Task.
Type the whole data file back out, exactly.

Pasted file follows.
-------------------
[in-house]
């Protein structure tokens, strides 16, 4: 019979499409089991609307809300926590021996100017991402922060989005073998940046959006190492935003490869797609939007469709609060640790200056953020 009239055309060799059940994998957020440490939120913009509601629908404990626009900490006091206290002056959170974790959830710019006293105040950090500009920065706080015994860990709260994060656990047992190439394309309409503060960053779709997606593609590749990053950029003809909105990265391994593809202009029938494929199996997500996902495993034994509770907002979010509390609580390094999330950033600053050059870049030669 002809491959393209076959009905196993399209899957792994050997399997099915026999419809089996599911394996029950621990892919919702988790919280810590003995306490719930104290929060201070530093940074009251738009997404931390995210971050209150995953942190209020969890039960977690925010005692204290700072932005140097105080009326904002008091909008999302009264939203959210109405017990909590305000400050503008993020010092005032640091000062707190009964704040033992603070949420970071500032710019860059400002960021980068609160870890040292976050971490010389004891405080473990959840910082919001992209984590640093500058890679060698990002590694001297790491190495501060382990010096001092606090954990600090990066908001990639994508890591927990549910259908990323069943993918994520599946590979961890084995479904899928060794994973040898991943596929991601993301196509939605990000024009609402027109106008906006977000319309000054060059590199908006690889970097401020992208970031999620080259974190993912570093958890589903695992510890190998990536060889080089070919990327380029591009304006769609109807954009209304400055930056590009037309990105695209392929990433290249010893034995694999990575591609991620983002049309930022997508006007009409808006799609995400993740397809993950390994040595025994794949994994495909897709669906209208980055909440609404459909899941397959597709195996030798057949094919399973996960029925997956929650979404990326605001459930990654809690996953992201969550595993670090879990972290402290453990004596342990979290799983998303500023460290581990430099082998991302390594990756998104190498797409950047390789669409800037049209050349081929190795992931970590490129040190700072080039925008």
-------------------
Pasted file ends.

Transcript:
[in-house]
């Protein structure tokens, strides 16, 4: 019979499409089991609307809300926590021996100017991402922060989005073998940046959006190492935003490869797609939007469709609060640790200056953020 009239055309060799059940994998957020440490939120913009509601629908404990626009900490006091206290002056959170974790959830710019006293105040950090500009920065706080015994860990709260994060656990047992190439394309309409503060960053779709997606593609590749990053950029003809909105990265391994593809202009029938494929199996997500996902495993034994509770907002979010509390609580390094999330950033600053050059870049030669 002809491959393209076959009905196993399209899957792994050997399997099915026999419809089996599911394996029950621990892919919702988790919280810590003995306490719930104290929060201070530093940074009251738009997404931390995210971050209150995953942190209020969890039960977690925010005692204290700072932005140097105080009326904002008091909008999302009264939203959210109405017990909590305000400050503008993020010092005032640091000062707190009964704040033992603070949420970071500032710019860059400002960021980068609160870890040292976050971490010389004891405080473990959840910082919001992209984590640093500058890679060698990002590694001297790491190495501060382990010096001092606090954990600090990066908001990639994508890591927990549910259908990323069943993918994520599946590979961890084995479904899928060794994973040898991943596929991601993301196509939605990000024009609402027109106008906006977000319309000054060059590199908006690889970097401020992208970031999620080259974190993912570093958890589903695992510890190998990536060889080089070919990327380029591009304006769609109807954009209304400055930056590009037309990105695209392929990433290249010893034995694999990575591609991620983002049309930022997508006007009409808006799609995400993740397809993950390994040595025994794949994994495909897709669906209208980055909440609404459909899941397959597709195996030798057949094919399973996960029925997956929650979404990326605001459930990654809690996953992201969550595993670090879990972290402290453990004596342990979290799983998303500023460290581990430099082998991302390594990756998104190498797409950047390789669409800037049209050349081929190795992931970590490129040190700072080039925008």